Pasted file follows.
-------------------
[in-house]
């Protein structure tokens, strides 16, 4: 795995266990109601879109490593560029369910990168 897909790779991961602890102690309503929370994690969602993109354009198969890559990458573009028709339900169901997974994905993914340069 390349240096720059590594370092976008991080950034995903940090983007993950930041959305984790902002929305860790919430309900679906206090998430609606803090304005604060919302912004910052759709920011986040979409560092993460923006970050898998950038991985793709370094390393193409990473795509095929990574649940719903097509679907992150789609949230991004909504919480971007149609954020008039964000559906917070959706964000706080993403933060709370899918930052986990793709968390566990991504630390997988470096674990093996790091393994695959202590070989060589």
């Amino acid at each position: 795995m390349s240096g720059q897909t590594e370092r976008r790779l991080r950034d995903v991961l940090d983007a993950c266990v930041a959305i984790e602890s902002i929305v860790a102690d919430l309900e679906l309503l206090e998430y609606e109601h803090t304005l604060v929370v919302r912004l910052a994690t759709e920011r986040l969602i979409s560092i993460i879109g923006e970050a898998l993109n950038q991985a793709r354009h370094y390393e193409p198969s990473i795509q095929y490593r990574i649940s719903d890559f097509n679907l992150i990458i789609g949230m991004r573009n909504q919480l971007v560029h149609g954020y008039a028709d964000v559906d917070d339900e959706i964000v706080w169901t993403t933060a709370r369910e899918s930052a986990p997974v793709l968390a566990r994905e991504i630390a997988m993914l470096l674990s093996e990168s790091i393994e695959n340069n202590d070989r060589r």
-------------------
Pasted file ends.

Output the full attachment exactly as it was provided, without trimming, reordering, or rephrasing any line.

[in-house]
């Protein structure tokens, strides 16, 4: 795995266990109601879109490593560029369910990168 897909790779991961602890102690309503929370994690969602993109354009198969890559990458573009028709339900169901997974994905993914340069 390349240096720059590594370092976008991080950034995903940090983007993950930041959305984790902002929305860790919430309900679906206090998430609606803090304005604060919302912004910052759709920011986040979409560092993460923006970050898998950038991985793709370094390393193409990473795509095929990574649940719903097509679907992150789609949230991004909504919480971007149609954020008039964000559906917070959706964000706080993403933060709370899918930052986990793709968390566990991504630390997988470096674990093996790091393994695959202590070989060589």
């Amino acid at each position: 795995m390349s240096g720059q897909t590594e370092r976008r790779l991080r950034d995903v991961l940090d983007a993950c266990v930041a959305i984790e602890s902002i929305v860790a102690d919430l309900e679906l309503l206090e998430y609606e109601h803090t304005l604060v929370v919302r912004l910052a994690t759709e920011r986040l969602i979409s560092i993460i879109g923006e970050a898998l993109n950038q991985a793709r354009h370094y390393e193409p198969s990473i795509q095929y490593r990574i649940s719903d890559f097509n679907l992150i990458i789609g949230m991004r573009n909504q919480l971007v560029h149609g954020y008039a028709d964000v559906d917070d339900e959706i964000v706080w169901t993403t933060a709370r369910e899918s930052a986990p997974v793709l968390a566990r994905e991504i630390a997988m993914l470096l674990s093996e990168s790091i393994e695959n340069n202590d070989r060589r």